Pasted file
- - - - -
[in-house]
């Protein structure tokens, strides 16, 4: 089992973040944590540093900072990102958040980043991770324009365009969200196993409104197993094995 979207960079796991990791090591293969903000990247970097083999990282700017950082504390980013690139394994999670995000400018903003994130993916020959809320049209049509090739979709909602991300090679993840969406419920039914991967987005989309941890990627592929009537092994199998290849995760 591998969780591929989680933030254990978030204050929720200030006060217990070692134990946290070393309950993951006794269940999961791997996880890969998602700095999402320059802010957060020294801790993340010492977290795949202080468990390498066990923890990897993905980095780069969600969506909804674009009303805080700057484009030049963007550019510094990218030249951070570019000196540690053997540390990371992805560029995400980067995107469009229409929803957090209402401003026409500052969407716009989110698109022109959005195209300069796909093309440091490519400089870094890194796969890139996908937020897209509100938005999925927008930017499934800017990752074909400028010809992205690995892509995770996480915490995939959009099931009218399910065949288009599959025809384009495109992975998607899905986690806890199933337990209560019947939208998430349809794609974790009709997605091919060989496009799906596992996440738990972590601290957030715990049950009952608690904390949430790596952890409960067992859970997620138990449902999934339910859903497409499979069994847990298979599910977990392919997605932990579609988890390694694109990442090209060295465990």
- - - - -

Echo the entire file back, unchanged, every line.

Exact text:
[in-house]
């Protein structure tokens, strides 16, 4: 089992973040944590540093900072990102958040980043991770324009365009969200196993409104197993094995 979207960079796991990791090591293969903000990247970097083999990282700017950082504390980013690139394994999670995000400018903003994130993916020959809320049209049509090739979709909602991300090679993840969406419920039914991967987005989309941890990627592929009537092994199998290849995760 591998969780591929989680933030254990978030204050929720200030006060217990070692134990946290070393309950993951006794269940999961791997996880890969998602700095999402320059802010957060020294801790993340010492977290795949202080468990390498066990923890990897993905980095780069969600969506909804674009009303805080700057484009030049963007550019510094990218030249951070570019000196540690053997540390990371992805560029995400980067995107469009229409929803957090209402401003026409500052969407716009989110698109022109959005195209300069796909093309440091490519400089870094890194796969890139996908937020897209509100938005999925927008930017499934800017990752074909400028010809992205690995892509995770996480915490995939959009099931009218399910065949288009599959025809384009495109992975998607899905986690806890199933337990209560019947939208998430349809794609974790009709997605091919060989496009799906596992996440738990972590601290957030715990049950009952608690904390949430790596952890409960067992859970997620138990449902999934339910859903497409499979069994847990298979599910977990392919997605932990579609988890390694694109990442090209060295465990």